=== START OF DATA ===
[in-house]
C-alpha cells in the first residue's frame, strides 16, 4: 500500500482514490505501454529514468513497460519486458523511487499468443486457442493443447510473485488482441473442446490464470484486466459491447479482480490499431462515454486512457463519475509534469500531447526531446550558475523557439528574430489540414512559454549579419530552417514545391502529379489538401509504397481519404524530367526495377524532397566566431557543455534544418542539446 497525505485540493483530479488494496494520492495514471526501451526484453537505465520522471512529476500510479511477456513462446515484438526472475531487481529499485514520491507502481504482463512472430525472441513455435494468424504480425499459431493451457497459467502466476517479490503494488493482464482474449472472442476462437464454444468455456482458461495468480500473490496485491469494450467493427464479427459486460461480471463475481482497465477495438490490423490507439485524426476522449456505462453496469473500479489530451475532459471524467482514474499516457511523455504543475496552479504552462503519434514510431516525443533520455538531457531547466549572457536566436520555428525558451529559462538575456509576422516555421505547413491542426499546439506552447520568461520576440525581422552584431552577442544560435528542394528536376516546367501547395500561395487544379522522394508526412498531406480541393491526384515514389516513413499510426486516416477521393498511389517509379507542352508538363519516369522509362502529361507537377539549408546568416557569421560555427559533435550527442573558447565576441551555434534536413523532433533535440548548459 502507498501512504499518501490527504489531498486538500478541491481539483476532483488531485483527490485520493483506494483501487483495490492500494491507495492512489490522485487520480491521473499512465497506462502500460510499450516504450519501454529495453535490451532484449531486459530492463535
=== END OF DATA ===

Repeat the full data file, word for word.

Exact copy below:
[in-house]
C-alpha cells in the first residue's frame, strides 16, 4: 500500500482514490505501454529514468513497460519486458523511487499468443486457442493443447510473485488482441473442446490464470484486466459491447479482480490499431462515454486512457463519475509534469500531447526531446550558475523557439528574430489540414512559454549579419530552417514545391502529379489538401509504397481519404524530367526495377524532397566566431557543455534544418542539446 497525505485540493483530479488494496494520492495514471526501451526484453537505465520522471512529476500510479511477456513462446515484438526472475531487481529499485514520491507502481504482463512472430525472441513455435494468424504480425499459431493451457497459467502466476517479490503494488493482464482474449472472442476462437464454444468455456482458461495468480500473490496485491469494450467493427464479427459486460461480471463475481482497465477495438490490423490507439485524426476522449456505462453496469473500479489530451475532459471524467482514474499516457511523455504543475496552479504552462503519434514510431516525443533520455538531457531547466549572457536566436520555428525558451529559462538575456509576422516555421505547413491542426499546439506552447520568461520576440525581422552584431552577442544560435528542394528536376516546367501547395500561395487544379522522394508526412498531406480541393491526384515514389516513413499510426486516416477521393498511389517509379507542352508538363519516369522509362502529361507537377539549408546568416557569421560555427559533435550527442573558447565576441551555434534536413523532433533535440548548459 502507498501512504499518501490527504489531498486538500478541491481539483476532483488531485483527490485520493483506494483501487483495490492500494491507495492512489490522485487520480491521473499512465497506462502500460510499450516504450519501454529495453535490451532484449531486459530492463535